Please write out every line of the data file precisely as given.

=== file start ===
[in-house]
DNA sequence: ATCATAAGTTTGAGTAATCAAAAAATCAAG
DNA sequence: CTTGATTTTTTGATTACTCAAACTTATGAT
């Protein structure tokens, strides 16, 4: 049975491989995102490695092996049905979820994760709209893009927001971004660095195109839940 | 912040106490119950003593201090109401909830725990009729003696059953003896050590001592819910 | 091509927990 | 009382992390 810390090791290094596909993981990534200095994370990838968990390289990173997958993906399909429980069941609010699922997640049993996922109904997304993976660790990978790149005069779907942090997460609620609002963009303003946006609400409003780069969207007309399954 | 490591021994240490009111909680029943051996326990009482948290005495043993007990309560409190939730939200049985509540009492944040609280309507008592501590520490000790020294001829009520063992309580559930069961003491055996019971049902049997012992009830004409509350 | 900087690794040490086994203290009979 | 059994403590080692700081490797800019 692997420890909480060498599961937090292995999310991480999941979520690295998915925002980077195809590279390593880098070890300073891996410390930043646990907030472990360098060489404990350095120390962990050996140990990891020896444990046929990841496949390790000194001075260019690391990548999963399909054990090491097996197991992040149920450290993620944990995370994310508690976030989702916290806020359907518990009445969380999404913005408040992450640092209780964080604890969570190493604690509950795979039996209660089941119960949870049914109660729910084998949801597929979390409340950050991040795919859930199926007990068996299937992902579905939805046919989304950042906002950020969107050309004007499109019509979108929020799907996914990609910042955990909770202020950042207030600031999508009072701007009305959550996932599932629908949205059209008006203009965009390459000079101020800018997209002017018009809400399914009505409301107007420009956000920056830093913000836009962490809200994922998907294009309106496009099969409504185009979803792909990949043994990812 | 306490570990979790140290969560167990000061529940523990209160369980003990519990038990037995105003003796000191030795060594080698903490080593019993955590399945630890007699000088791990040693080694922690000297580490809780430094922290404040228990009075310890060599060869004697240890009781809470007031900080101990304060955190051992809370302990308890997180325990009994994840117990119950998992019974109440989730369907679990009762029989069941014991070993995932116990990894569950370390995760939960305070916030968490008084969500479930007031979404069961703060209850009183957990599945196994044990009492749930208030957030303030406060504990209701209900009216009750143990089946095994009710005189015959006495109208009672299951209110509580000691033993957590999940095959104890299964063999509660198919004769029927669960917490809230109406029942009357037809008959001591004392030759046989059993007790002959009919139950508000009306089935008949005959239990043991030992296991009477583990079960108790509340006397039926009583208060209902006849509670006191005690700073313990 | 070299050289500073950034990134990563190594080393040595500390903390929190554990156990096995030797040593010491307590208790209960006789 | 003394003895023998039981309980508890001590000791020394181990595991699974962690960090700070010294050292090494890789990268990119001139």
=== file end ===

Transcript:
[in-house]
DNA sequence: ATCATAAGTTTGAGTAATCAAAAAATCAAG
DNA sequence: CTTGATTTTTTGATTACTCAAACTTATGAT
């Protein structure tokens, strides 16, 4: 049975491989995102490695092996049905979820994760709209893009927001971004660095195109839940 | 912040106490119950003593201090109401909830725990009729003696059953003896050590001592819910 | 091509927990 | 009382992390 810390090791290094596909993981990534200095994370990838968990390289990173997958993906399909429980069941609010699922997640049993996922109904997304993976660790990978790149005069779907942090997460609620609002963009303003946006609400409003780069969207007309399954 | 490591021994240490009111909680029943051996326990009482948290005495043993007990309560409190939730939200049985509540009492944040609280309507008592501590520490000790020294001829009520063992309580559930069961003491055996019971049902049997012992009830004409509350 | 900087690794040490086994203290009979 | 059994403590080692700081490797800019 692997420890909480060498599961937090292995999310991480999941979520690295998915925002980077195809590279390593880098070890300073891996410390930043646990907030472990360098060489404990350095120390962990050996140990990891020896444990046929990841496949390790000194001075260019690391990548999963399909054990090491097996197991992040149920450290993620944990995370994310508690976030989702916290806020359907518990009445969380999404913005408040992450640092209780964080604890969570190493604690509950795979039996209660089941119960949870049914109660729910084998949801597929979390409340950050991040795919859930199926007990068996299937992902579905939805046919989304950042906002950020969107050309004007499109019509979108929020799907996914990609910042955990909770202020950042207030600031999508009072701007009305959550996932599932629908949205059209008006203009965009390459000079101020800018997209002017018009809400399914009505409301107007420009956000920056830093913000836009962490809200994922998907294009309106496009099969409504185009979803792909990949043994990812 | 306490570990979790140290969560167990000061529940523990209160369980003990519990038990037995105003003796000191030795060594080698903490080593019993955590399945630890007699000088791990040693080694922690000297580490809780430094922290404040228990009075310890060599060869004697240890009781809470007031900080101990304060955190051992809370302990308890997180325990009994994840117990119950998992019974109440989730369907679990009762029989069941014991070993995932116990990894569950370390995760939960305070916030968490008084969500479930007031979404069961703060209850009183957990599945196994044990009492749930208030957030303030406060504990209701209900009216009750143990089946095994009710005189015959006495109208009672299951209110509580000691033993957590999940095959104890299964063999509660198919004769029927669960917490809230109406029942009357037809008959001591004392030759046989059993007790002959009919139950508000009306089935008949005959239990043991030992296991009477583990079960108790509340006397039926009583208060209902006849509670006191005690700073313990 | 070299050289500073950034990134990563190594080393040595500390903390929190554990156990096995030797040593010491307590208790209960006789 | 003394003895023998039981309980508890001590000791020394181990595991699974962690960090700070010294050292090494890789990268990119001139």